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Some questions about differential settings

Discussion in 'Automobilista' started by Chris, Dec 20, 2016.

  1. Chris

    Chris
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    Posted this on the AMS forums last week, but got no replies from anyone so I thought I'd post it here where it's a little more active :)

    I've been searching the web for a definitive answer on this but it seems as if some sims handle differential settings differently. So, I have a few questions as to how AMS handles the three diff settings...

    Diff Power:
    In short, the literature says that a higher percentage of diff power will lead to more on-throttle oversteer as the differential is locked more quickly during throttle application, however, I've often felt that in AMS, the higher you set the power percentage, the more diff slip there is, purely from the feedback that the car gives me.

    Does AMS actually simulate it this way? Or is this just all in my head, and it's actually the case that lower you set the Diff power percentage, the car will exhibit more on-throttle understeer?

    Diff Preload
    I'm still not entirely sure what this setting does? I've read up on it but I'm a total noob with technical things like this. Something to do with the smoothness of the transition between off-throttle and on-throttle car behaviour?

    As for diff coast, well I already know that one pretty easily so no issues there.

    If anyone with more technical knowledge than myself could please explain how AMS handles these settings it would be massively appreciated. :) *cough* Niels *cough*

    Cheers!
     
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  2. Shaun.A

    Shaun.A
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    I thought I would post here what I believe the settings to be.

    In terms of diff power, the lower the number the more that the inside tire is disconnected from the outside causing it to spin on its own in certain corners. This does help with power oversteer. As I understand it, AMS does it in this way and there is a video posted by Niels where he is testing the diff settings on an F1 car. In this video he showed that it indeed does work in this way, so it might be in your head. You also have to take into account the balance of the car as that can also affect the power oversteer of a car.

    The diff preload acts pretty well like you think. The lower the number the quicker the diff will transition between coast and power. Having the preload on 1 is typical for most people, especially the faster guys as this allows them to get on the power quicker through the corner and help rotate from the apex. If you have issues with snap oversteer or understeer you can try increasing this number to see its effect. At best I believe any changes to this setting is minimal, but try and keep it as low as possible.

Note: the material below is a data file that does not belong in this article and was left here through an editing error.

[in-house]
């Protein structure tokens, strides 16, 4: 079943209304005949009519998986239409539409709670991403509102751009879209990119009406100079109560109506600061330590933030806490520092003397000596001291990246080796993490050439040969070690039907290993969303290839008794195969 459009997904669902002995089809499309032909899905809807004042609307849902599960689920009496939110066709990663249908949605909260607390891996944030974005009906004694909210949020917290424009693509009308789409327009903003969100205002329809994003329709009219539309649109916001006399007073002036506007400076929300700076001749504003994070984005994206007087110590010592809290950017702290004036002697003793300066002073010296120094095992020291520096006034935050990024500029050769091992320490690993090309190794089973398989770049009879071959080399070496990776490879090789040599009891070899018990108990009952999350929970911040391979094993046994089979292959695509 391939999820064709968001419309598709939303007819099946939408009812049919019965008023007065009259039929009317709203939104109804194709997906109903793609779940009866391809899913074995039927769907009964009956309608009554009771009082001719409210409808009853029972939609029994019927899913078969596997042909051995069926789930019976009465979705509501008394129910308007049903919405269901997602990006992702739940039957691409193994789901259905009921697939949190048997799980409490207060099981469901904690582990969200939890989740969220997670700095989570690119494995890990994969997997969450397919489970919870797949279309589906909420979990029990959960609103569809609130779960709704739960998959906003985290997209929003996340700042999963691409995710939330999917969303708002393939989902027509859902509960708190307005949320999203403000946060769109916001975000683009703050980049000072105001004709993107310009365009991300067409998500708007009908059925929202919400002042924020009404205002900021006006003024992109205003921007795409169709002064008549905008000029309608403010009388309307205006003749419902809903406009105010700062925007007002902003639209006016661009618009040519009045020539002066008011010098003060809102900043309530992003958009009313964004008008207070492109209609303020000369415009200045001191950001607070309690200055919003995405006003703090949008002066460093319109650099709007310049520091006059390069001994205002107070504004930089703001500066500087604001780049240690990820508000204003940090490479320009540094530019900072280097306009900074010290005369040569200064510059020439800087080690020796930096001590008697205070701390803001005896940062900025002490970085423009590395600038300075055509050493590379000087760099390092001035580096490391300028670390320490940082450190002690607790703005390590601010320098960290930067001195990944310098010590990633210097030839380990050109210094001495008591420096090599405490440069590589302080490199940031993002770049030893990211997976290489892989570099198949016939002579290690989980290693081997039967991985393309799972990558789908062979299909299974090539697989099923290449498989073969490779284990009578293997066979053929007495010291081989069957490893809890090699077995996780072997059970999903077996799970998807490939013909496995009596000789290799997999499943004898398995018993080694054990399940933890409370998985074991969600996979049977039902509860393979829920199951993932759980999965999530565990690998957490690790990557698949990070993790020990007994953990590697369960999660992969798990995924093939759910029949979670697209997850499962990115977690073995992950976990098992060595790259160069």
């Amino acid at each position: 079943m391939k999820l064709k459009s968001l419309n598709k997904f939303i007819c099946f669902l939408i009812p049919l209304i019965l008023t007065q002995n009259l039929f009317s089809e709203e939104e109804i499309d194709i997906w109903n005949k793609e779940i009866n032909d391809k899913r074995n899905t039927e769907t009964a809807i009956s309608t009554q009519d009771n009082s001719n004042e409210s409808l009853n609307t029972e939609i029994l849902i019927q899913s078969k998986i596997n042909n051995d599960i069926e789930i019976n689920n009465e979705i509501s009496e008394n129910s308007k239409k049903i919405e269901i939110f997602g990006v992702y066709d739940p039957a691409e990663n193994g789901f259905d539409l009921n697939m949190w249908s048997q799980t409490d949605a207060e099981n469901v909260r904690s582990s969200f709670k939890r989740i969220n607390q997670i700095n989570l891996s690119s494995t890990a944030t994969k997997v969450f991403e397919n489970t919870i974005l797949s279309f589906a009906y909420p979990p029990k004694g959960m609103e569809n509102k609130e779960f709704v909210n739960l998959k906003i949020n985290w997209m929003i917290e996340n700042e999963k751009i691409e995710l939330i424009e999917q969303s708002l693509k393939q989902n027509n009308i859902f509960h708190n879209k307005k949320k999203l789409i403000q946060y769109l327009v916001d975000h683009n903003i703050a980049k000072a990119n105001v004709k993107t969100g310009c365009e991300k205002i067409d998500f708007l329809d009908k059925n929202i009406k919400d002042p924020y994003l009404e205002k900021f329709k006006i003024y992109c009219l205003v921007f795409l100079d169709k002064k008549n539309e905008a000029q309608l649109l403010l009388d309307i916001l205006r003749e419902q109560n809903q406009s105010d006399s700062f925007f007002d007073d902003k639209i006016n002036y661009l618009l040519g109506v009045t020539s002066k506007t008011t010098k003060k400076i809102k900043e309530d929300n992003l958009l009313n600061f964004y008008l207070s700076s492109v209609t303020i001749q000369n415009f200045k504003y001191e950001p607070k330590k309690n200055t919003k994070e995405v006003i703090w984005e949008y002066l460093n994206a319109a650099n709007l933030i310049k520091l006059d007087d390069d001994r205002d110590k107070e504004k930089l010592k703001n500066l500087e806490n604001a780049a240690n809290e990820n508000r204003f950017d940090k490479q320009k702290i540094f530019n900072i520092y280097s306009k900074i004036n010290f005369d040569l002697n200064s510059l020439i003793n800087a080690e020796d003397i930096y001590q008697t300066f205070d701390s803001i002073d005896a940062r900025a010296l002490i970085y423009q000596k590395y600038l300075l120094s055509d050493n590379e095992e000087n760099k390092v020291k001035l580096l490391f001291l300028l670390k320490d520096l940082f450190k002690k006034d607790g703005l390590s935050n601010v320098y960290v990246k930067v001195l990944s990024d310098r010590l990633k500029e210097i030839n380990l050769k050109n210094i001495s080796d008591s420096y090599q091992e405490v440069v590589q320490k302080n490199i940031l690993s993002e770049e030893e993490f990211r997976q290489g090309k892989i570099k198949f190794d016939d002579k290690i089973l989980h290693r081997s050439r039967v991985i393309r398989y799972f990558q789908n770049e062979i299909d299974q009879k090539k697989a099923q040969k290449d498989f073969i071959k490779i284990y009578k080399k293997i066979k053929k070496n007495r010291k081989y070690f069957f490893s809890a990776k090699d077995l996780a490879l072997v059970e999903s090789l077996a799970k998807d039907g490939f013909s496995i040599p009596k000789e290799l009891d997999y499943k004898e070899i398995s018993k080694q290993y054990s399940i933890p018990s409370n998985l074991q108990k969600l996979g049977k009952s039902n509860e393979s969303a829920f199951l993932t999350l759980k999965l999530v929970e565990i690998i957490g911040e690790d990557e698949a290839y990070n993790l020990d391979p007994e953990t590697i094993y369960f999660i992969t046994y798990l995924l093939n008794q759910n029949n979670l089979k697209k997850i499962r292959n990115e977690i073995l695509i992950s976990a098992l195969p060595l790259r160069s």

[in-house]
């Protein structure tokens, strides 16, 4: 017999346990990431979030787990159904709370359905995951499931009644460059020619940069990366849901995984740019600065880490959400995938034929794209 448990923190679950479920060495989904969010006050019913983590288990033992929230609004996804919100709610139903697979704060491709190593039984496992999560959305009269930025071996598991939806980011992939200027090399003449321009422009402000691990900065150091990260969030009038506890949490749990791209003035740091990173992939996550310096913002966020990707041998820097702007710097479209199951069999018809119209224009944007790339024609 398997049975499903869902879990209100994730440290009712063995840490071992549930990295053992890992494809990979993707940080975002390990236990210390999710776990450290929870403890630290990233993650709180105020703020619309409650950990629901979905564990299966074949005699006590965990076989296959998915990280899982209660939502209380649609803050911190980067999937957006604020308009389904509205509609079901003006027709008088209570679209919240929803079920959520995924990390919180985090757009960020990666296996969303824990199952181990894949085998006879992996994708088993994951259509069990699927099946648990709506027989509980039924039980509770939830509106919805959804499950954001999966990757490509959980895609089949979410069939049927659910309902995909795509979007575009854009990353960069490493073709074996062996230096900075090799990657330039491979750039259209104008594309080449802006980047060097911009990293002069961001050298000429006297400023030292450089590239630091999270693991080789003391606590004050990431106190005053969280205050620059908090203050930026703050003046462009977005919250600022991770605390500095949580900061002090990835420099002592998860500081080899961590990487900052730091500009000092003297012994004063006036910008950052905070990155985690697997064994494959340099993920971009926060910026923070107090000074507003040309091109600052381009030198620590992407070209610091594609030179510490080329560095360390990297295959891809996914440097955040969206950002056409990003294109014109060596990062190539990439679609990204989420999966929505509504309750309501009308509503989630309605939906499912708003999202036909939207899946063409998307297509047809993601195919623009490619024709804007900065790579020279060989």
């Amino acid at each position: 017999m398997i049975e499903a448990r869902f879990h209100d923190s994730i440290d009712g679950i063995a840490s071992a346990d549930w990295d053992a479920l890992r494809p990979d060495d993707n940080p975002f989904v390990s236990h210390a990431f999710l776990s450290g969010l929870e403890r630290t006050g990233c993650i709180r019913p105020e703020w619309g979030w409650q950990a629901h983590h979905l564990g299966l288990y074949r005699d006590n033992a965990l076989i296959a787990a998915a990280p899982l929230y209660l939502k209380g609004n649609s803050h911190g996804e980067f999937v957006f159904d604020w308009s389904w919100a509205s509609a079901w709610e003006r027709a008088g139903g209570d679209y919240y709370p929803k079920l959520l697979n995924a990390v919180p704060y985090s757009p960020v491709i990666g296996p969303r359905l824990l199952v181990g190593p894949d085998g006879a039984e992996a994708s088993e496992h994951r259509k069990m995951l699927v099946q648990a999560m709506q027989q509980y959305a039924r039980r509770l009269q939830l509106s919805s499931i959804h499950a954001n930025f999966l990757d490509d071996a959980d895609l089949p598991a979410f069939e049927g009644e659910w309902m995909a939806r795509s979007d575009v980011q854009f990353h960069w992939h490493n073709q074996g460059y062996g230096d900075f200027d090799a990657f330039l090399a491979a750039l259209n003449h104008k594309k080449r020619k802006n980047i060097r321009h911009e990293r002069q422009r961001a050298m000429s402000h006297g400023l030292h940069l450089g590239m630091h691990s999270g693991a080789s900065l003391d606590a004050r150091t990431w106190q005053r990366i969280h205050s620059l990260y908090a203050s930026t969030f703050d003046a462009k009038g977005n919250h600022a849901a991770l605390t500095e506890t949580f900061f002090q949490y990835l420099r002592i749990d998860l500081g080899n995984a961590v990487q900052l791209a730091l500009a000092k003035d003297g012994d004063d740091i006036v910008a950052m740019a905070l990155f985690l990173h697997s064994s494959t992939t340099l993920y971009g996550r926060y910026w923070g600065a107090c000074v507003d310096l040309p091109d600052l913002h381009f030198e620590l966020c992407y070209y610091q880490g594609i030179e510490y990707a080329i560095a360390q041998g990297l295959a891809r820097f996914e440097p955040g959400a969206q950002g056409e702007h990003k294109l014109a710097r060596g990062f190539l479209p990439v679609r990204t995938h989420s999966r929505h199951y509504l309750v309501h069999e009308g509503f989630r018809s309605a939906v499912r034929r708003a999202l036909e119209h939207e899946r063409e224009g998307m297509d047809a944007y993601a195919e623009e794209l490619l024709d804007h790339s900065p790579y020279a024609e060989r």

This may not be the most technical explanation, but I hope it has helped.

    Thanks,
    Shaun
     
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  3. Chris

    Chris
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    Cheers Shaun! I'll have a fiddle around and see what's what.

    It's really odd, it felt for a long time in the V8 Stockcar that a higher diff power setting would give more on-throttle understeer. But then I experimented at Bathurst in the practice session and found that a lower number felt slightly nicer.

    I feel like the preload plays a massive role in all of this haha.
     
  4. Shaun.A

    Shaun.A
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    It is possible that you could get more on throttle understeer, especially if the rest of the set-up is going towards understeer. As both tires are beginning to spin at the same rate, if the rear has plenty of grip it will understeer. In the Stock V8 having a high front ARB will almost always result in understeer and appears to be more noticeable on throttle out of a corner. So in your testing have a look at either adding a click of rear ARB for rotation, or reducing the front a little, but not too much.
     
  5. Andrew Scott

    Andrew Scott
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    This is helpful, Ive always pondered the very same question...... :confused::unsure: now I know
    Thanks for putting it out there Chris :thumbsup::)
    Edit:Thanks Shaun for explaining it :thumbsup:
     
    Last edited: Dec 21, 2016
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